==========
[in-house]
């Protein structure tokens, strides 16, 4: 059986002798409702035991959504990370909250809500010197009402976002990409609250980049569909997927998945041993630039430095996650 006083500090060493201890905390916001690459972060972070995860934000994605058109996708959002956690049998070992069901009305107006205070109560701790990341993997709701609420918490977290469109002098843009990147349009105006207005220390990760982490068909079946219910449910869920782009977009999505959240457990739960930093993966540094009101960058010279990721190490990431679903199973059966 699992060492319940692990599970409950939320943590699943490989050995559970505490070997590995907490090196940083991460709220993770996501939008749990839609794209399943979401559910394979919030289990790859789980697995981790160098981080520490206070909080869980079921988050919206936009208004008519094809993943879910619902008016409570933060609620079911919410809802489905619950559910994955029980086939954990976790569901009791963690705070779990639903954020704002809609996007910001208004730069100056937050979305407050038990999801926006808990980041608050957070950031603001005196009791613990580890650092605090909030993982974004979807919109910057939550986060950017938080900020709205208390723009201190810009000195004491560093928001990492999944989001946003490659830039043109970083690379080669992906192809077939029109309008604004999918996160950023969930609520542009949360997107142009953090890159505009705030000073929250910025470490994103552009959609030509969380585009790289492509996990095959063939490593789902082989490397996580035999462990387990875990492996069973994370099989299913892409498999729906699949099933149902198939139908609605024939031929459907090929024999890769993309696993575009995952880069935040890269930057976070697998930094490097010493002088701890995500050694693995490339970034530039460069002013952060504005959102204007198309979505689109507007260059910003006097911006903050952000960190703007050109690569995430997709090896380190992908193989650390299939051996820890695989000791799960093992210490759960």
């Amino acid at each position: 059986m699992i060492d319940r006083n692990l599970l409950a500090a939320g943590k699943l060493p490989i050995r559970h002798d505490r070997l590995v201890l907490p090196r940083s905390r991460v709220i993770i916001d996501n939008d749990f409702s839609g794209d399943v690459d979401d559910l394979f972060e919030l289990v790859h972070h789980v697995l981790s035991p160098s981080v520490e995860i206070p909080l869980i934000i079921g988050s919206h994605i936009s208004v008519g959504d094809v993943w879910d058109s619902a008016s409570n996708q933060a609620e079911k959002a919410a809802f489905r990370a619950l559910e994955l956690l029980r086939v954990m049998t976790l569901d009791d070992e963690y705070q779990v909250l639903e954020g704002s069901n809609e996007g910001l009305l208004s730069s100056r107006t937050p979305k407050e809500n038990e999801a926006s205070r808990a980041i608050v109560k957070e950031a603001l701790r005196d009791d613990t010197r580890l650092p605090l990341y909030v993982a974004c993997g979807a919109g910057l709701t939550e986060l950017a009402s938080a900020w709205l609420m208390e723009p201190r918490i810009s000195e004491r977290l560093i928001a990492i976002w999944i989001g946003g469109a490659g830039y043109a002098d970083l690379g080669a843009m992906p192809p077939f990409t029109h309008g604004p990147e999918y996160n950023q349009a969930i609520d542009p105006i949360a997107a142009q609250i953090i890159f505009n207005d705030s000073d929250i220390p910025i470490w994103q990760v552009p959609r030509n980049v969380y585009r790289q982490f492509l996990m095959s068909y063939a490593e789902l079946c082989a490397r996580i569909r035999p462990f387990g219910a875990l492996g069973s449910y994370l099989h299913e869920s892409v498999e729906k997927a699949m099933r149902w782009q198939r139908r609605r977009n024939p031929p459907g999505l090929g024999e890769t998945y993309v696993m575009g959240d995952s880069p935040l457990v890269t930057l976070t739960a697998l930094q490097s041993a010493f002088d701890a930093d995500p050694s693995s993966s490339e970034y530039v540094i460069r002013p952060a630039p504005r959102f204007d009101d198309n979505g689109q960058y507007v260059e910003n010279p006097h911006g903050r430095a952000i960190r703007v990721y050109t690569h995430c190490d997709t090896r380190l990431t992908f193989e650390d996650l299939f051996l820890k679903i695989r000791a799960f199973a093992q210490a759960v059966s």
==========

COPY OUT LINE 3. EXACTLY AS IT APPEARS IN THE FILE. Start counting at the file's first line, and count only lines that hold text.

């Amino acid at each position: 059986m699992i060492d319940r006083n692990l599970l409950a500090a939320g943590k699943l060493p490989i050995r559970h002798d505490r070997l590995v201890l907490p090196r940083s905390r991460v709220i993770i916001d996501n939008d749990f409702s839609g794209d399943v690459d979401d559910l394979f972060e919030l289990v790859h972070h789980v697995l981790s035991p160098s981080v520490e995860i206070p909080l869980i934000i079921g988050s919206h994605i936009s208004v008519g959504d094809v993943w879910d058109s619902a008016s409570n996708q933060a609620e079911k959002a919410a809802f489905r990370a619950l559910e994955l956690l029980r086939v954990m049998t976790l569901d009791d070992e963690y705070q779990v909250l639903e954020g704002s069901n809609e996007g910001l009305l208004s730069s100056r107006t937050p979305k407050e809500n038990e999801a926006s205070r808990a980041i608050v109560k957070e950031a603001l701790r005196d009791d613990t010197r580890l650092p605090l990341y909030v993982a974004c993997g979807a919109g910057l709701t939550e986060l950017a009402s938080a900020w709205l609420m208390e723009p201190r918490i810009s000195e004491r977290l560093i928001a990492i976002w999944i989001g946003g469109a490659g830039y043109a002098d970083l690379g080669a843009m992906p192809p077939f990409t029109h309008g604004p990147e999918y996160n950023q349009a969930i609520d542009p105006i949360a997107a142009q609250i953090i890159f505009n207005d705030s000073d929250i220390p910025i470490w994103q990760v552009p959609r030509n980049v969380y585009r790289q982490f492509l996990m095959s068909y063939a490593e789902l079946c082989a490397r996580i569909r035999p462990f387990g219910a875990l492996g069973s449910y994370l099989h299913e869920s892409v498999e729906k997927a699949m099933r149902w782009q198939r139908r609605r977009n024939p031929p459907g999505l090929g024999e890769t998945y993309v696993m575009g959240d995952s880069p935040l457990v890269t930057l976070t739960a697998l930094q490097s041993a010493f002088d701890a930093d995500p050694s693995s993966s490339e970034y530039v540094i460069r002013p952060a630039p504005r959102f204007d009101d198309n979505g689109q960058y507007v260059e910003n010279p006097h911006g903050r430095a952000i960190r703007v990721y050109t690569h995430c190490d997709t090896r380190l990431t992908f193989e650390d996650l299939f051996l820890k679903i695989r000791a799960f199973a093992q210490a759960v059966s």